“A lot of changes were put in place post September 11, particularly in the airline industry around safety. There’s no doubt there’ll be similar changes made as a result of this pandemic through the airline and cruise industry and in hotels. But this industry is innovative. We’re already seeing trials of rapid COVID testing techniques at airports before or after you board a flight. But it will take a while for the industry to get back to pre-COVID levels. We think that’s at least another three years away.”

Adam Campbell, CFO | Flight Centre Travel Group

Finance focus

In terms of the changes that have occurred in Flight Centre’s finance function, Campbell says the team has had to accept it can’t action everything it wants to right now.

“We’ve had to focus on what’s important and be realistic about what we can’t do now given we have fewer people in the team and less resources. At the same time, there’s a pressing need in finance for information and data. One of the positives that has come out of this is an opportunity to prioritise our time and money.”

He says the business also has a renewed emphasis on non-financial assets like culture and customers. “We’ve kept them at the forefront of everything we do, to make sure the decisions we’ve had to make help support our important relationships. As a company, we’ve really focused on keeping our people up to date on what our strategies are and how we’re progressing against them and celebrating successes when we can.”

For example, it switched its annual global gathering to a virtual event and gave all staff, even those who were stood down, the opportunity to hear the leadership team talk about strategy. It now intends to offer this in future years even when the global gathering becomes a face to face event once again.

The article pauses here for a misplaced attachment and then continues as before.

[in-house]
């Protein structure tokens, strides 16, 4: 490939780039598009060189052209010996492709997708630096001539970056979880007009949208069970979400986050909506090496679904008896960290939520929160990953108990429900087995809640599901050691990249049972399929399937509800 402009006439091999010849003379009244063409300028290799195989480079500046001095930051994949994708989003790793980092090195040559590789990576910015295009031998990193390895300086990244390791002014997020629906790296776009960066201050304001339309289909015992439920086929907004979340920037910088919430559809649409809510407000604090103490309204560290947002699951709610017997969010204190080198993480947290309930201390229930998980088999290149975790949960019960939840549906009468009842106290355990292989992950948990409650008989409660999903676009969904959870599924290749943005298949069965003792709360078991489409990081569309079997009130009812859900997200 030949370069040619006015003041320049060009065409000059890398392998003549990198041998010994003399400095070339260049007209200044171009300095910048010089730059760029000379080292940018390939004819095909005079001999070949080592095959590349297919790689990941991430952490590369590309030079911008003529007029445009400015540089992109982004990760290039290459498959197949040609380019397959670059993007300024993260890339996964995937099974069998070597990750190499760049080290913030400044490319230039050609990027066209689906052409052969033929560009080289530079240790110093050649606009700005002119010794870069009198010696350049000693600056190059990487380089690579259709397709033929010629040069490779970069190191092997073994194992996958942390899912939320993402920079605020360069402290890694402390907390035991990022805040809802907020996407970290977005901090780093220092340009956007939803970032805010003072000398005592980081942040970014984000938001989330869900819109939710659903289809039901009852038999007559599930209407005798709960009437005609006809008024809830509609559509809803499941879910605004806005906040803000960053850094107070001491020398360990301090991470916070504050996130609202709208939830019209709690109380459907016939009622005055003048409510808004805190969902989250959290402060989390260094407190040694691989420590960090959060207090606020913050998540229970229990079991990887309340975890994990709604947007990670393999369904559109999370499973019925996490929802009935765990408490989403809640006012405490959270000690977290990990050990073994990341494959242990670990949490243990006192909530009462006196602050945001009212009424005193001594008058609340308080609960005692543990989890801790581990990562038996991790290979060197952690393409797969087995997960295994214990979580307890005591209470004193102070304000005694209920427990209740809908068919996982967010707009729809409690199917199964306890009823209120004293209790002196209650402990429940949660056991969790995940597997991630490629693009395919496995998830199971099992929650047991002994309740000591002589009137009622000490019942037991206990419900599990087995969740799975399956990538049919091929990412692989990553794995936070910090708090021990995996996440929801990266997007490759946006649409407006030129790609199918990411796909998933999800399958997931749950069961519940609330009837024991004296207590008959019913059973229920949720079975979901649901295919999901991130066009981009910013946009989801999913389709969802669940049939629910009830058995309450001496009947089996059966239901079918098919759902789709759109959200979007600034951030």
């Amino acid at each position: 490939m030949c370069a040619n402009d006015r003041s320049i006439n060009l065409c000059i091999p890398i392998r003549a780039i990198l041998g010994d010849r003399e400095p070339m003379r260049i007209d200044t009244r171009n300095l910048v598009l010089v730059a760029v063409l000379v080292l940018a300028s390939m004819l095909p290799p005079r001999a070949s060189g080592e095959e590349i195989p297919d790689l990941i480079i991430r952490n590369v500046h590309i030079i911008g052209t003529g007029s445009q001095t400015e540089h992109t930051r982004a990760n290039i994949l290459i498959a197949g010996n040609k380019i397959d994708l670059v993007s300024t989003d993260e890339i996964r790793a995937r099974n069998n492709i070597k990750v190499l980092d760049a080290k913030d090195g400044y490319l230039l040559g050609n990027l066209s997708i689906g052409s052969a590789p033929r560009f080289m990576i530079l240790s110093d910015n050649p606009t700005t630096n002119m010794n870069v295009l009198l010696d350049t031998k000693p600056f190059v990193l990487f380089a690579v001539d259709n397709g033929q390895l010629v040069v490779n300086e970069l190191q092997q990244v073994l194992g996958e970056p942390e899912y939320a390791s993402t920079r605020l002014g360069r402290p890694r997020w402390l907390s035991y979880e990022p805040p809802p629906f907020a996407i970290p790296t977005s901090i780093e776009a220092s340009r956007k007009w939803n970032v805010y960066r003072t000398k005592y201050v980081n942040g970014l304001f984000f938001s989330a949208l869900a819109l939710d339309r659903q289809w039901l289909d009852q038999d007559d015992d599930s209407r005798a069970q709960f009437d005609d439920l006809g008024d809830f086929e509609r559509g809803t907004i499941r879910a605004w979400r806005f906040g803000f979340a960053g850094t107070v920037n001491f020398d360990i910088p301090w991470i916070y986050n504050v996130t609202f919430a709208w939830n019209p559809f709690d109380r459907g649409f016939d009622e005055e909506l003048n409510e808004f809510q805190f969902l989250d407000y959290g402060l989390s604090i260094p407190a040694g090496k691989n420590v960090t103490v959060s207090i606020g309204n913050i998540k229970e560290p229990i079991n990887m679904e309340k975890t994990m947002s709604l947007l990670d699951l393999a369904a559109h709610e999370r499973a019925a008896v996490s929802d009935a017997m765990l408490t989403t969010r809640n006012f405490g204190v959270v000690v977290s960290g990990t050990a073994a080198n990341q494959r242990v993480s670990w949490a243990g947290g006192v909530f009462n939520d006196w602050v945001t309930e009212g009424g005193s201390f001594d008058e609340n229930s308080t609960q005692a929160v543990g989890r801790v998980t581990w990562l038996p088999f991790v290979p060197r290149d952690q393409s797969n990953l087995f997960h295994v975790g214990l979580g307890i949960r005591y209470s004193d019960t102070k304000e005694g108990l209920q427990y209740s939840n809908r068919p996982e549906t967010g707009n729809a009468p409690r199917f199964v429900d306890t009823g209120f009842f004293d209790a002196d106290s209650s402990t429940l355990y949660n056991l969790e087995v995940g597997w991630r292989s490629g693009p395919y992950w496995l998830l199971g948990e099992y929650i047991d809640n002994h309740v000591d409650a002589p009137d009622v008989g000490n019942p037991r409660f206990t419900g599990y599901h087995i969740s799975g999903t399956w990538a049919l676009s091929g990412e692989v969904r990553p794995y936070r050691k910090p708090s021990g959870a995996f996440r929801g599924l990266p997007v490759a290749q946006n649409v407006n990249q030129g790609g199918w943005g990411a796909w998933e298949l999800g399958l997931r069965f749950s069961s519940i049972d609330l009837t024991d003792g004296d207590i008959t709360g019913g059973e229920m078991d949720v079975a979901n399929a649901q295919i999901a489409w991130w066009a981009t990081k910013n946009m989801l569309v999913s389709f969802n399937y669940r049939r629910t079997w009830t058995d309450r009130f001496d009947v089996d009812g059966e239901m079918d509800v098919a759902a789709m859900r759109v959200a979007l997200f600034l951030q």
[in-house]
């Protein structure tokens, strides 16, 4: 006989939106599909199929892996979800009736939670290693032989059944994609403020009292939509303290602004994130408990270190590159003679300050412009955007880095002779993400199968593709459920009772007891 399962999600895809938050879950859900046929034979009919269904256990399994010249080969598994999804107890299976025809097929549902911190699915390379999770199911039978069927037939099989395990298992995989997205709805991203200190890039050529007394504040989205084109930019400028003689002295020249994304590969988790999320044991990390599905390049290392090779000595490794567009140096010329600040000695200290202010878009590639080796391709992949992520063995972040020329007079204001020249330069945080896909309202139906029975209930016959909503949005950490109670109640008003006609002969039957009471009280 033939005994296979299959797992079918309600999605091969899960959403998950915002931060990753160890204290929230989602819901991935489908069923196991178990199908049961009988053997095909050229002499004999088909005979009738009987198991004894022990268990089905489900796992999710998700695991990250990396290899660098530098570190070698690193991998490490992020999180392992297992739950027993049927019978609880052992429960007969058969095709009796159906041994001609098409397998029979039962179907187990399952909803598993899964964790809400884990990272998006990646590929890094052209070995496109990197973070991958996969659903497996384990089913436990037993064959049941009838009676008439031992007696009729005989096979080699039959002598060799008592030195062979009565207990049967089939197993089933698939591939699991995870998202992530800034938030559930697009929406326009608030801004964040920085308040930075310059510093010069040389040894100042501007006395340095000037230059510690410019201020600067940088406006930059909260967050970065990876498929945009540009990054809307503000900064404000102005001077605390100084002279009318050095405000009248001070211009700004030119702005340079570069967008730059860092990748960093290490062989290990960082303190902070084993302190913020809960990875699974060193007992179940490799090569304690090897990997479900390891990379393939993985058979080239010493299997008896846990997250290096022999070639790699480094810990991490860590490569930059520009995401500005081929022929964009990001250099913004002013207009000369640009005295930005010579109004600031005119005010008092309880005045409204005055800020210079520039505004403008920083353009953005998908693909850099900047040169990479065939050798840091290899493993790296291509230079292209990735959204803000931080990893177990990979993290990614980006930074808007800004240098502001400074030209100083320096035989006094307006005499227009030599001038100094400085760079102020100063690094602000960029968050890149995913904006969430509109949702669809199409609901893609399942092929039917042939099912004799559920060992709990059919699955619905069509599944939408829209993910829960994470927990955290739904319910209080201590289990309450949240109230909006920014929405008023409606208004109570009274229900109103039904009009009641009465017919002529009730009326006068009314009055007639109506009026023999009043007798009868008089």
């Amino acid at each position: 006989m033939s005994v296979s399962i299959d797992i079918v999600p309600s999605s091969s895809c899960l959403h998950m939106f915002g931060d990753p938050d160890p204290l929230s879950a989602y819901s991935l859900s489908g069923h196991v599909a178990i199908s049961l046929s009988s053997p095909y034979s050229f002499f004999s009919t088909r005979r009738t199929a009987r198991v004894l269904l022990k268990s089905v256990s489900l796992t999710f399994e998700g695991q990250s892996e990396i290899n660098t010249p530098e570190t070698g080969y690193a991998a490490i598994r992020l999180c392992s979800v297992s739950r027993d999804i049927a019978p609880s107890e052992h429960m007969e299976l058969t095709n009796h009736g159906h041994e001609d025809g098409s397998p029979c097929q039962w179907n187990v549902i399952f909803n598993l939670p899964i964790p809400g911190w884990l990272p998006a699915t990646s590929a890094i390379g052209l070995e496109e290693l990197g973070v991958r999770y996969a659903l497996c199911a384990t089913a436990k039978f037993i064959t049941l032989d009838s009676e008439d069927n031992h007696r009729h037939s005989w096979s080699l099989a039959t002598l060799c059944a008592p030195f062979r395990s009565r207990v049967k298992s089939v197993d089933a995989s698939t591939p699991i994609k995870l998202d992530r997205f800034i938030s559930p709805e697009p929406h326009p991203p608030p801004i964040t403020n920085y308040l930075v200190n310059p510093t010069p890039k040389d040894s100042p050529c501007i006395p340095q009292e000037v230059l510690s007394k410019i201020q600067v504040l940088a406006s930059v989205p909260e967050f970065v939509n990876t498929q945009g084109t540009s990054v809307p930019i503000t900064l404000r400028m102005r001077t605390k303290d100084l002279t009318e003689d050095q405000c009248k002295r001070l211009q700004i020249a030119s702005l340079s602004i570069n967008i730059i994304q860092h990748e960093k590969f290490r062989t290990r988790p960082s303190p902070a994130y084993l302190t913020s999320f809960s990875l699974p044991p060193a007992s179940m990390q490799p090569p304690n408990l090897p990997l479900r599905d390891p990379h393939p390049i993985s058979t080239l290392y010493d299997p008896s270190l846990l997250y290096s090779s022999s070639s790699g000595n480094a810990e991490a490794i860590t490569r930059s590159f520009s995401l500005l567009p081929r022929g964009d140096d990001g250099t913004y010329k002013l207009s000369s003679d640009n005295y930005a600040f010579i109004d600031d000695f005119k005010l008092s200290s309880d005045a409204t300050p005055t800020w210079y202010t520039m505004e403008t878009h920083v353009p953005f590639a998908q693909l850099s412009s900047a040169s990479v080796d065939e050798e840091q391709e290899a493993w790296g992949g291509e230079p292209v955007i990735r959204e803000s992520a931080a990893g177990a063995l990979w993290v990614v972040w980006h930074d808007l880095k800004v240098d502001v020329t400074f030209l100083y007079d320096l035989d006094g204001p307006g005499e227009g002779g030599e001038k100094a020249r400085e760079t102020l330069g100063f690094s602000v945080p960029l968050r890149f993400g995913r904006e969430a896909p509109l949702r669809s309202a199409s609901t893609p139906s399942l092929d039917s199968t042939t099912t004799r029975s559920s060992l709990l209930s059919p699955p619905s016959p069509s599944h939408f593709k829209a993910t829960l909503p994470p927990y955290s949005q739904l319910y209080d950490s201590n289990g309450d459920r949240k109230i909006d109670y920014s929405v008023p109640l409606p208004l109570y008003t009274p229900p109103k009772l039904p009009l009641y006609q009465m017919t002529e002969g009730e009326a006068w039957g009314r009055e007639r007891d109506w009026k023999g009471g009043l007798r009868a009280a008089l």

Campbell says despite the tough trading environment, Flight Centre has learned a lot through this period. “There’s nothing like a burning bridge to force you to make some really hard but necessary decisions. The question is how we continue this approach without having to have a pandemic. I’m not sure I have the answer, but it’s something I want to investigate as we come out of this period.”

He also says the business has a newfound sense of appreciation that vulnerable leadership is strong leadership. “We’ve had to make some of the hardest decisions. But we haven’t been afraid to make sure people understand how hard those decisions were, and that a sense of vulnerability in leadership is a strong trait to have. We made the decisions we made with the right guiding principles, reasons, and outcomes in mind. I would have done some things quicker and in some instances, we could have communicated even more than we did. But I wouldn’t change the essence of what we did.”

As for now, Flight Centre is reviewing its strategies and operating models to ensure they are calibrated for the future. “We’ll look to scale up once borders open and government restrictions relax. We are in a position to turn this period into a positive and come out of it stronger than we were going into it. And bringing everyone along on that journey is really important for us.”